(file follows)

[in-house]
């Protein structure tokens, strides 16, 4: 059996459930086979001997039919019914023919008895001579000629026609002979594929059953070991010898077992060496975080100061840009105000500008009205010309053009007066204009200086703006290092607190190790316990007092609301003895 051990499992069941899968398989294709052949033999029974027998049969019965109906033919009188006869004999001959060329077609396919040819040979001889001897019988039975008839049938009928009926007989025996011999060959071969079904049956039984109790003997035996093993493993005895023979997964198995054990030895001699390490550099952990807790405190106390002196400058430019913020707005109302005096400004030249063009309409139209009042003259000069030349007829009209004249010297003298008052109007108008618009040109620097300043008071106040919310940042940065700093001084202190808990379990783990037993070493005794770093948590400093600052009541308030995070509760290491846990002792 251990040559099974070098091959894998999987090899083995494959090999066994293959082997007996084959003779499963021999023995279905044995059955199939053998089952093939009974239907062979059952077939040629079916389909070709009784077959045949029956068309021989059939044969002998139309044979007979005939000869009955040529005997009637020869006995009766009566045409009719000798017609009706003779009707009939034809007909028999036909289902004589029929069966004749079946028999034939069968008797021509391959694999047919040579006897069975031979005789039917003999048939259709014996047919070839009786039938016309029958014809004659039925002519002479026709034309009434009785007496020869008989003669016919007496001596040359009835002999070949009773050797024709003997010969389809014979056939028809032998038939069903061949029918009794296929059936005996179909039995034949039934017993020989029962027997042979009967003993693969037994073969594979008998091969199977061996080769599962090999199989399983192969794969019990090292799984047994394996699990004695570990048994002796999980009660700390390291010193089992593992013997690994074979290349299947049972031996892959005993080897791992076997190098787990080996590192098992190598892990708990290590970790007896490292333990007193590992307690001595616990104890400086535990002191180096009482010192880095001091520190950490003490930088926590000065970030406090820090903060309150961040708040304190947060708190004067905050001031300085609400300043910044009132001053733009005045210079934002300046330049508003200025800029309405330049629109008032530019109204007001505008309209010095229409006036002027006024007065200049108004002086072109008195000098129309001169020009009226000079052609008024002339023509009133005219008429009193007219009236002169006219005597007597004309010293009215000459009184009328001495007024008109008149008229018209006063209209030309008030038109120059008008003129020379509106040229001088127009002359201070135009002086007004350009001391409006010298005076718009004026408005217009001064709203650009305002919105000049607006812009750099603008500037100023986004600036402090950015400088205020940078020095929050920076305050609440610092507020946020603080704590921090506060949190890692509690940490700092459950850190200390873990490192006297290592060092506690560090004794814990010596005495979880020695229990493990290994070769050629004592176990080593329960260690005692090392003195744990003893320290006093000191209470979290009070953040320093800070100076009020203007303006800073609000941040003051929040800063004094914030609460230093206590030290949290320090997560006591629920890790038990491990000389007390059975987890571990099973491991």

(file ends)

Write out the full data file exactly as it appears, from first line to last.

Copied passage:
[in-house]
């Protein structure tokens, strides 16, 4: 059996459930086979001997039919019914023919008895001579000629026609002979594929059953070991010898077992060496975080100061840009105000500008009205010309053009007066204009200086703006290092607190190790316990007092609301003895 051990499992069941899968398989294709052949033999029974027998049969019965109906033919009188006869004999001959060329077609396919040819040979001889001897019988039975008839049938009928009926007989025996011999060959071969079904049956039984109790003997035996093993493993005895023979997964198995054990030895001699390490550099952990807790405190106390002196400058430019913020707005109302005096400004030249063009309409139209009042003259000069030349007829009209004249010297003298008052109007108008618009040109620097300043008071106040919310940042940065700093001084202190808990379990783990037993070493005794770093948590400093600052009541308030995070509760290491846990002792 251990040559099974070098091959894998999987090899083995494959090999066994293959082997007996084959003779499963021999023995279905044995059955199939053998089952093939009974239907062979059952077939040629079916389909070709009784077959045949029956068309021989059939044969002998139309044979007979005939000869009955040529005997009637020869006995009766009566045409009719000798017609009706003779009707009939034809007909028999036909289902004589029929069966004749079946028999034939069968008797021509391959694999047919040579006897069975031979005789039917003999048939259709014996047919070839009786039938016309029958014809004659039925002519002479026709034309009434009785007496020869008989003669016919007496001596040359009835002999070949009773050797024709003997010969389809014979056939028809032998038939069903061949029918009794296929059936005996179909039995034949039934017993020989029962027997042979009967003993693969037994073969594979008998091969199977061996080769599962090999199989399983192969794969019990090292799984047994394996699990004695570990048994002796999980009660700390390291010193089992593992013997690994074979290349299947049972031996892959005993080897791992076997190098787990080996590192098992190598892990708990290590970790007896490292333990007193590992307690001595616990104890400086535990002191180096009482010192880095001091520190950490003490930088926590000065970030406090820090903060309150961040708040304190947060708190004067905050001031300085609400300043910044009132001053733009005045210079934002300046330049508003200025800029309405330049629109008032530019109204007001505008309209010095229409006036002027006024007065200049108004002086072109008195000098129309001169020009009226000079052609008024002339023509009133005219008429009193007219009236002169006219005597007597004309010293009215000459009184009328001495007024008109008149008229018209006063209209030309008030038109120059008008003129020379509106040229001088127009002359201070135009002086007004350009001391409006010298005076718009004026408005217009001064709203650009305002919105000049607006812009750099603008500037100023986004600036402090950015400088205020940078020095929050920076305050609440610092507020946020603080704590921090506060949190890692509690940490700092459950850190200390873990490192006297290592060092506690560090004794814990010596005495979880020695229990493990290994070769050629004592176990080593329960260690005692090392003195744990003893320290006093000191209470979290009070953040320093800070100076009020203007303006800073609000941040003051929040800063004094914030609460230093206590030290949290320090997560006591629920890790038990491990000389007390059975987890571990099973491991």